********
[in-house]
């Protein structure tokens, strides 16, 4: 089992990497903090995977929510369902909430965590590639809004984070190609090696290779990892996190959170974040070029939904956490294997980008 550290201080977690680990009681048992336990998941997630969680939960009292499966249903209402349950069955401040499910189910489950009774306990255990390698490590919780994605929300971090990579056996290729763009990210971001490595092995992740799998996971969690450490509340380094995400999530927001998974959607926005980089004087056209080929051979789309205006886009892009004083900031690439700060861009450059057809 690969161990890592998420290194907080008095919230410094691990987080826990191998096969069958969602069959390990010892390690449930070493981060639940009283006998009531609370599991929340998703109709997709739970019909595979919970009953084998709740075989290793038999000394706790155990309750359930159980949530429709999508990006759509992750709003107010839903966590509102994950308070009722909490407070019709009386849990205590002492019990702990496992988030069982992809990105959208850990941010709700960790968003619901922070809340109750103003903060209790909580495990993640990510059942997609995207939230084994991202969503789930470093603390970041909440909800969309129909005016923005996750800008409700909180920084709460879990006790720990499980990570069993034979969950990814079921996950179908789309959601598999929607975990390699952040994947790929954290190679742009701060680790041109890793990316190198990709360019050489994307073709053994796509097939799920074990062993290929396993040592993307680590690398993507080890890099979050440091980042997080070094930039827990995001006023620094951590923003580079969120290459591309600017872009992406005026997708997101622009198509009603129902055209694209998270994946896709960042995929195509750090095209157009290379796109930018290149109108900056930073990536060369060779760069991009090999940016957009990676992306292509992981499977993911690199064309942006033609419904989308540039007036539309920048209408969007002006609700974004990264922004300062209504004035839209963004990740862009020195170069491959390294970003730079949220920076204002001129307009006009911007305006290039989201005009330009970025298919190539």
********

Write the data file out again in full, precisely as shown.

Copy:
[in-house]
């Protein structure tokens, strides 16, 4: 089992990497903090995977929510369902909430965590590639809004984070190609090696290779990892996190959170974040070029939904956490294997980008 550290201080977690680990009681048992336990998941997630969680939960009292499966249903209402349950069955401040499910189910489950009774306990255990390698490590919780994605929300971090990579056996290729763009990210971001490595092995992740799998996971969690450490509340380094995400999530927001998974959607926005980089004087056209080929051979789309205006886009892009004083900031690439700060861009450059057809 690969161990890592998420290194907080008095919230410094691990987080826990191998096969069958969602069959390990010892390690449930070493981060639940009283006998009531609370599991929340998703109709997709739970019909595979919970009953084998709740075989290793038999000394706790155990309750359930159980949530429709999508990006759509992750709003107010839903966590509102994950308070009722909490407070019709009386849990205590002492019990702990496992988030069982992809990105959208850990941010709700960790968003619901922070809340109750103003903060209790909580495990993640990510059942997609995207939230084994991202969503789930470093603390970041909440909800969309129909005016923005996750800008409700909180920084709460879990006790720990499980990570069993034979969950990814079921996950179908789309959601598999929607975990390699952040994947790929954290190679742009701060680790041109890793990316190198990709360019050489994307073709053994796509097939799920074990062993290929396993040592993307680590690398993507080890890099979050440091980042997080070094930039827990995001006023620094951590923003580079969120290459591309600017872009992406005026997708997101622009198509009603129902055209694209998270994946896709960042995929195509750090095209157009290379796109930018290149109108900056930073990536060369060779760069991009090999940016957009990676992306292509992981499977993911690199064309942006033609419904989308540039007036539309920048209408969007002006609700974004990264922004300062209504004035839209963004990740862009020195170069491959390294970003730079949220920076204002001129307009006009911007305006290039989201005009330009970025298919190539």